Maureen Collins: ‘My 50 years caring for Islington’s elderly’

Maureen Collins, who is retiring from the New Park Day Centre after 50 years. Picture: Polly Hancock

Maureen Collins, who is retiring from the New Park Day Centre after 50 years. Picture: Polly Hancock - Credit: Archant

Highbury carer Maureen Collins has dedicated 50 years – her entire working life – to Islington’s elderly. Ahead of her retirement this week, she chats to the Gazette.

Like so many other school leavers, Maureen Collins had no idea what she wanted to do with her life. But it just so happened her first job became her only job.

For 50 years, born and bred Islington girl Maureen has looked after elderly people with disabilities.

She is retiring on Friday at the age of 68.

Maureen is team leader at the New Park Day Centre in Highbury New Park (not to be confused with Highbury New Park Day Care Centre, further up the road).

She has had this role since 1973, having joined Islington Council’s welfare department in 1967. The 68-year-old joked: “I met my husband through this job [in 1968], so it’s got a lot to answer for!”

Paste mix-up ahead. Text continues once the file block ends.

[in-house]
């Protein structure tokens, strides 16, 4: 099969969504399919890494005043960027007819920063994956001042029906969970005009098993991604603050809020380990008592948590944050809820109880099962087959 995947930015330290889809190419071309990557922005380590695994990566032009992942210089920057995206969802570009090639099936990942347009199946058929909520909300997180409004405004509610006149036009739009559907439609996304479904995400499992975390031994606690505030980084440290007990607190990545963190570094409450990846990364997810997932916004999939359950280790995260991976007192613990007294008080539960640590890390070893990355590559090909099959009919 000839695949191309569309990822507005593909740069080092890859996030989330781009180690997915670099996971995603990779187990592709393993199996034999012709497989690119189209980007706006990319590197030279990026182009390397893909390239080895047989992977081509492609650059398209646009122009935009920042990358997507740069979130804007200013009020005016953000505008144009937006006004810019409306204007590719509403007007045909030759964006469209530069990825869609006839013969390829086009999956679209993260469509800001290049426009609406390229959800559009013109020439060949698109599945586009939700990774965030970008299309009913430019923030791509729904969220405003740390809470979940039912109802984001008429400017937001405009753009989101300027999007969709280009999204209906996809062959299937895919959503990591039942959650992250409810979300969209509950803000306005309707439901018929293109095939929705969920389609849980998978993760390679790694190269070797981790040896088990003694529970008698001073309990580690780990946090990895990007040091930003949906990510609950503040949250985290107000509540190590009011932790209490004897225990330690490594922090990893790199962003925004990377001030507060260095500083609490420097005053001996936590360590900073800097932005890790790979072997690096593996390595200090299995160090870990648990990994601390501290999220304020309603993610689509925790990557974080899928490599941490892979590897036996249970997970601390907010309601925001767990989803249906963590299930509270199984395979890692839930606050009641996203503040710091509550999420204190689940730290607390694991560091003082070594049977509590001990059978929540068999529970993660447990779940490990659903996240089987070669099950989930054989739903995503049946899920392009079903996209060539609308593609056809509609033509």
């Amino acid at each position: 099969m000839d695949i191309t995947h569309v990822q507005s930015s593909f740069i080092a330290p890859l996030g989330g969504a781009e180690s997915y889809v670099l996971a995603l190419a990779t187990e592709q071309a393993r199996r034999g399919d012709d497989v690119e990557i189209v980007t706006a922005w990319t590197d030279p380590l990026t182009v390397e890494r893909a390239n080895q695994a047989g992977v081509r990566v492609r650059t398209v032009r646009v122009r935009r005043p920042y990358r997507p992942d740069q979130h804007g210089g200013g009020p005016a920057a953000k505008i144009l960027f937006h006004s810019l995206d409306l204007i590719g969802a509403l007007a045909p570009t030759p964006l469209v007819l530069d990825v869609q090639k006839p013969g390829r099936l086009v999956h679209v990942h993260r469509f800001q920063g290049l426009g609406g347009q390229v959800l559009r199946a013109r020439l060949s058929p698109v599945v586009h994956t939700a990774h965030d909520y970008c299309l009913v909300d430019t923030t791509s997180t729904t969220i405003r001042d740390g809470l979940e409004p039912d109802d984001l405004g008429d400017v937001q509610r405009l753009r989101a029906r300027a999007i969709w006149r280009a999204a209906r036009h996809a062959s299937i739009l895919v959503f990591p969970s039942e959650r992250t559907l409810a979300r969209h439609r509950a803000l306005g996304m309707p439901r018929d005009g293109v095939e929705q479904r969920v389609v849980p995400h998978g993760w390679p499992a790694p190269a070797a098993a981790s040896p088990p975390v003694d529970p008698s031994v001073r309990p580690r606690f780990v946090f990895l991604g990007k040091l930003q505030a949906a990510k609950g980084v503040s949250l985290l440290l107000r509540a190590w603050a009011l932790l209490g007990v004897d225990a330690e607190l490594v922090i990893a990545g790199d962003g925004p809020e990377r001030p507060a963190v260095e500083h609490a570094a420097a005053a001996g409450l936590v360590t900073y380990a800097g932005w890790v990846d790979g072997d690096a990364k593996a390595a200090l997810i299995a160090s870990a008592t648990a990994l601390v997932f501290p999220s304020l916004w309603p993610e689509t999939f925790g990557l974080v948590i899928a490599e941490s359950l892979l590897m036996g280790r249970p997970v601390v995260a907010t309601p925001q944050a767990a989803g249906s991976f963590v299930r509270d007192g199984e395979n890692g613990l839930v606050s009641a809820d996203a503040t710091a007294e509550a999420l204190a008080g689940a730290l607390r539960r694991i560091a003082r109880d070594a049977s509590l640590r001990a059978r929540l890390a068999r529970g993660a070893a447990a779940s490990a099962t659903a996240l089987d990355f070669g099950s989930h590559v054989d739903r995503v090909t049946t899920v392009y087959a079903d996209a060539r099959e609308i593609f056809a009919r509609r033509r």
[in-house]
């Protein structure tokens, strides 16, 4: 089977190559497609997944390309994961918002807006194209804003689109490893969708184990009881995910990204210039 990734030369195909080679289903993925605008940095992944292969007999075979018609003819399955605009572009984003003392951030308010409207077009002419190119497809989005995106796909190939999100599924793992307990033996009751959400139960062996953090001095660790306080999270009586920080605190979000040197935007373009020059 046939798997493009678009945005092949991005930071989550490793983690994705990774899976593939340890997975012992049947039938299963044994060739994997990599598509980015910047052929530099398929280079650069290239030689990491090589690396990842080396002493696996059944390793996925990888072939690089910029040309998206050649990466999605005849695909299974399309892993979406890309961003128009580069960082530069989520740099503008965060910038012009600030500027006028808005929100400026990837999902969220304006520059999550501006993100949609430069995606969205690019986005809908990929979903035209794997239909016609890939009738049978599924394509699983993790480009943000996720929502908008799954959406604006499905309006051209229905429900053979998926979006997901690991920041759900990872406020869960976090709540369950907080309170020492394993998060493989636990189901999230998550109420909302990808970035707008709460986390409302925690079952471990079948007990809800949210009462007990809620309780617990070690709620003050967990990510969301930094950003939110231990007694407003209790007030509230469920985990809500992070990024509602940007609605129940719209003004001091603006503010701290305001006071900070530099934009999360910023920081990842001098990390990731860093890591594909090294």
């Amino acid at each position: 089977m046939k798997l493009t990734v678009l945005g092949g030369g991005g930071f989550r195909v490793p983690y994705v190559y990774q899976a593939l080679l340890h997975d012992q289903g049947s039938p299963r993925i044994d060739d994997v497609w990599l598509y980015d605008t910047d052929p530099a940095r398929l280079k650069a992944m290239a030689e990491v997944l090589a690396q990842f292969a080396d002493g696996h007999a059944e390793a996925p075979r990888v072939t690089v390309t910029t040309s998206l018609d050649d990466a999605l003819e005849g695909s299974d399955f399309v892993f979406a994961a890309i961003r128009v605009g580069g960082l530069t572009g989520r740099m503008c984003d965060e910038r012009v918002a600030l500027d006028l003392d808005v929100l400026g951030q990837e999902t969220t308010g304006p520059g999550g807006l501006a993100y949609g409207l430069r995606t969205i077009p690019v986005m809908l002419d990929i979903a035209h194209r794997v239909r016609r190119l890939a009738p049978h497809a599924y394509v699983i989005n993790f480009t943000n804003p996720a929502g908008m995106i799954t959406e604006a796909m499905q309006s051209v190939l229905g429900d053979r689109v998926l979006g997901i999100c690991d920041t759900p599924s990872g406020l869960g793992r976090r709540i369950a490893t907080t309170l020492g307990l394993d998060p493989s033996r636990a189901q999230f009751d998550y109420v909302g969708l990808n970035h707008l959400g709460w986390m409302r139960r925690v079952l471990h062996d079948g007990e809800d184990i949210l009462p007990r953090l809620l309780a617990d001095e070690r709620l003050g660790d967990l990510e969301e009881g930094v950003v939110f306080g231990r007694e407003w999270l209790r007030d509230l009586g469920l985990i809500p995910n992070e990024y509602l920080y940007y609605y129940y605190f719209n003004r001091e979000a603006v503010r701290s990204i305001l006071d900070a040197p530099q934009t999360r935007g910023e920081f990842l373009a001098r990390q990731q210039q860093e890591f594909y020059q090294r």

Upon leaving Barnsbury Girls’ School, Maureen had been told to take a different path: “I didn’t know what I wanted to do. My careers advisor suggested joining the police, but that wasn’t for me.

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“I joined the council’s welfare department, for people with physical disabilities. I actually had no experience of looking after people with disabilities, apart from my elderly grandmother. It was very much learning on the job.

“I obviously liked it as I am still here at New Park Day Centre – just about.”

Maureen grew up in Archway and Caledonian Road, and now lives in Leytonstone, east London. But she is still Islington at heart, and proud of her career in public service: “Despite all the cutbacks forced on it, I still think Islington is one of the best boroughs for social care.

“It sounds naff, but I just loved meeting all the different people and characters. And supporting people, helping them to live active and independent lives.

“Things have changed so much, particularly with health and safety. We would take a massive group of 200 people to Devon on holiday – something you wouldn’t dream of doing today.

“I’ve been getting up in the morning to help others for the last 50 years, so I will miss the routine.”

She has no big plans for retirement yet, though she will be volunteering: “I already help my grandchildren in the local schools, so I will be going from 90-year-olds to five-year-olds.

“Helping people is part of who I am.”